If she has a best friend on TV, it would be former aidoru Ikue Sakakibara(榊原郁恵)since I always saw them together in some cooking segment on one of the morning wide shows, and I believe they were fellow panelists on the monomane specials.

In 1984, she entered the 9th Annual Horipro Tarento Scout Caravan by Hori Productions, one of the big talent agencies, and won the Grand Prix over 120,000 other hopefuls including actress Honami Suzuki(鈴木保奈美)of "Tokyo Love Story".


Then in April 1985, Imori made her official debut as an aidoru with "Hitomi no Chikai" which has been translated as "Promise On Your Eyes" in the music video above and as "Swear By My Eye" in the Wiki article for the lass. Although written and composed by the big duo of Chinfa Kan and Tetsuji Hayashi(康珍化・林哲司), it is pretty much a run-of-the-mill aidoru tune that isn't horrible but will probably disappear from my memories within several minutes (mind you, they were responsible for a big hit for another singer). Then again, the vast majority of songs ever sung by the huge throng of 80s aidoru would be classified similarly. Still, "Hitomi no Chikai" did OK on the charts, peaking at No. 32, and winning her the Excellent Newcomer Emerald Award at the Megalopolis Song Festival. She released another 5 singles up to 1989 along with one original album and two BEST compilations many years later.


Here is Imori performing her debut song on an episode of "Utaban" (うたばん) with hosts Takaaki Ishibashi and Nakai-kun looking humourously bemused. I'm surprised that the former fellow didn't just attack her as he usually would. Looking at her swaying and bouncing around like that, I think that seemed to have been the default "choreography" for an 80s aidoru since I've seen many a teenybopper girl from the earlier years do those movements.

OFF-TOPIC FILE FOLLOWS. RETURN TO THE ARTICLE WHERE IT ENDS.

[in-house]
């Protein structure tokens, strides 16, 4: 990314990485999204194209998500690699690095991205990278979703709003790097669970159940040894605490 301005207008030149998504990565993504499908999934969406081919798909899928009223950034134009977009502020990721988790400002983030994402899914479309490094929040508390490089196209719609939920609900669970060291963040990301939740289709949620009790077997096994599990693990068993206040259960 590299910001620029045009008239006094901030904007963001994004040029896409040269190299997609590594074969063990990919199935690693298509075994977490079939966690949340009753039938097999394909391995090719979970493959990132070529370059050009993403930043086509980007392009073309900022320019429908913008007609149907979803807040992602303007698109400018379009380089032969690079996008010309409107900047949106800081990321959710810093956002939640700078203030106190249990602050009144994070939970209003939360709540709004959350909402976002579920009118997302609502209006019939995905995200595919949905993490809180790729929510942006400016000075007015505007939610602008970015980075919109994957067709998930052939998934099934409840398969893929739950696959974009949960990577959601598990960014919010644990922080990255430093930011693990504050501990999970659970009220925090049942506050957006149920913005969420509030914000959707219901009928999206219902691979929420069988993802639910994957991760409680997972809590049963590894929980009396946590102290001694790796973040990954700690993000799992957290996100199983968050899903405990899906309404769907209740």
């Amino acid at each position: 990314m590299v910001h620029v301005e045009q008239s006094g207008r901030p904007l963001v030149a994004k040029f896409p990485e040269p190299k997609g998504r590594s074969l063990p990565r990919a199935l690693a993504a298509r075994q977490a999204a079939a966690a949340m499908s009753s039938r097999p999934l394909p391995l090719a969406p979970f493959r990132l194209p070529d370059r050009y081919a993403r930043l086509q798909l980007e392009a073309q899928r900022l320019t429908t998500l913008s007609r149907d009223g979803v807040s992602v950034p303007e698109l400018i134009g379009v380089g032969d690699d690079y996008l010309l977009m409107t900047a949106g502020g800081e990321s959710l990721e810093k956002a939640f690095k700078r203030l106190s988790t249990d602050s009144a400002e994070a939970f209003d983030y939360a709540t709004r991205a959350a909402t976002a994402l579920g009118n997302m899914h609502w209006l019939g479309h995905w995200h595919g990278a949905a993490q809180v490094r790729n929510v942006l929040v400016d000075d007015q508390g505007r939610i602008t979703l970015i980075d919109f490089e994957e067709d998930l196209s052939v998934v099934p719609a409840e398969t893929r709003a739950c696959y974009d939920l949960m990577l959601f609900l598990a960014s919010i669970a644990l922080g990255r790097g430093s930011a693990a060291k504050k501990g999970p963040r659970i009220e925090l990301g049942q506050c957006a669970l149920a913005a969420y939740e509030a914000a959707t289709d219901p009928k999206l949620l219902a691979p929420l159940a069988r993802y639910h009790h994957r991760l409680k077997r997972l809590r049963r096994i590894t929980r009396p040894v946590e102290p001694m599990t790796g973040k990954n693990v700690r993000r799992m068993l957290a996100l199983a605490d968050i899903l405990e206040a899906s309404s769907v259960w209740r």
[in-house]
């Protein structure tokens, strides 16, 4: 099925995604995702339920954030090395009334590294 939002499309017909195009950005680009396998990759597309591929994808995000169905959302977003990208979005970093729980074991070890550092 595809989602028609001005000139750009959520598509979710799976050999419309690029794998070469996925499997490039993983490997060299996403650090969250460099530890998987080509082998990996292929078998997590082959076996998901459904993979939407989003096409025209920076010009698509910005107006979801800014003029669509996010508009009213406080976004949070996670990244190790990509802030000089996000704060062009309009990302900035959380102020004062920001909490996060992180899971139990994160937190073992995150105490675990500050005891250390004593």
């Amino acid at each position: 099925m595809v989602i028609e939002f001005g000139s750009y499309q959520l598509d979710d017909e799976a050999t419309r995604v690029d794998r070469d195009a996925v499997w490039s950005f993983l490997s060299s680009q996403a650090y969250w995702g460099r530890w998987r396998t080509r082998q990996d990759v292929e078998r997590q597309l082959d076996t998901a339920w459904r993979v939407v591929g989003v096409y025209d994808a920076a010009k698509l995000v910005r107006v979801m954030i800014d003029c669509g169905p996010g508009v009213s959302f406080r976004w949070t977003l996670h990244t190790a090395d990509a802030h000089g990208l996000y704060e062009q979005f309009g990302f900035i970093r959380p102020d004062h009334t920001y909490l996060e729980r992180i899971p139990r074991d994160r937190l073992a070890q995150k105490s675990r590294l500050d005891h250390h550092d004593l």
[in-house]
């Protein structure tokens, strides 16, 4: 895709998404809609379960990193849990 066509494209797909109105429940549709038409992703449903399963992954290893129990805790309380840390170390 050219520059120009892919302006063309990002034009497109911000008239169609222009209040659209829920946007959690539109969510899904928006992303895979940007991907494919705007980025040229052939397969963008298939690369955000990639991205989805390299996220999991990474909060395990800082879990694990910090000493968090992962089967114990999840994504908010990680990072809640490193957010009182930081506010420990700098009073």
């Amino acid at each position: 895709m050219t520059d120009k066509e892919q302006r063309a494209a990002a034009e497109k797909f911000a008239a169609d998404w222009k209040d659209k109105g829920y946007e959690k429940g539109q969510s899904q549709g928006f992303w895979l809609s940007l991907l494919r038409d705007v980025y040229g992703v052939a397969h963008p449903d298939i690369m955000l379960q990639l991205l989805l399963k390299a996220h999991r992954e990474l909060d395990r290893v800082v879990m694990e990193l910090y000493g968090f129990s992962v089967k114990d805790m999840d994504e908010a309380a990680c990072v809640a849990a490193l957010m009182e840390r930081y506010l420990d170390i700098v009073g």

And speaking about "choreography" (I'm retaining my quotation mark rights for a reason here), Imori is also notorious for a dance number she did in her audition at that Horipro Tarento Scout Caravan in 1984. It has apparently gained legendary status and like those annoying parents who pull out the video or photographs of their daughter (much to her horror) doing something embarrassing in her early years, Imori's fellow tarento like to pull out that footage occasionally to get her screaming and to educate/remind viewers. I've seen the audition many times now on TV and she kinda looks like Barney the Dinosaur on Red Bull.


However, showing that she's a good sport with a sense of humour, she didn't resist too much at being dragged onto the floor and performing that very same dance years later.


With her debut in 1985, her contemporaries are Minako Honda(本田美奈子), Miho Nakayama(中山美穂), Yui Asaka(浅香唯), Yuki Saito(斉藤由貴), Yoko Minamino(南野陽子) and the Onyanko Club(おニャン子クラブ)among others. And according to her profile on the Horipro website, one of her talents is ripping magazines. Well, I gather after being razzed about her dance video all these decades, she has probably gotten quite good at it.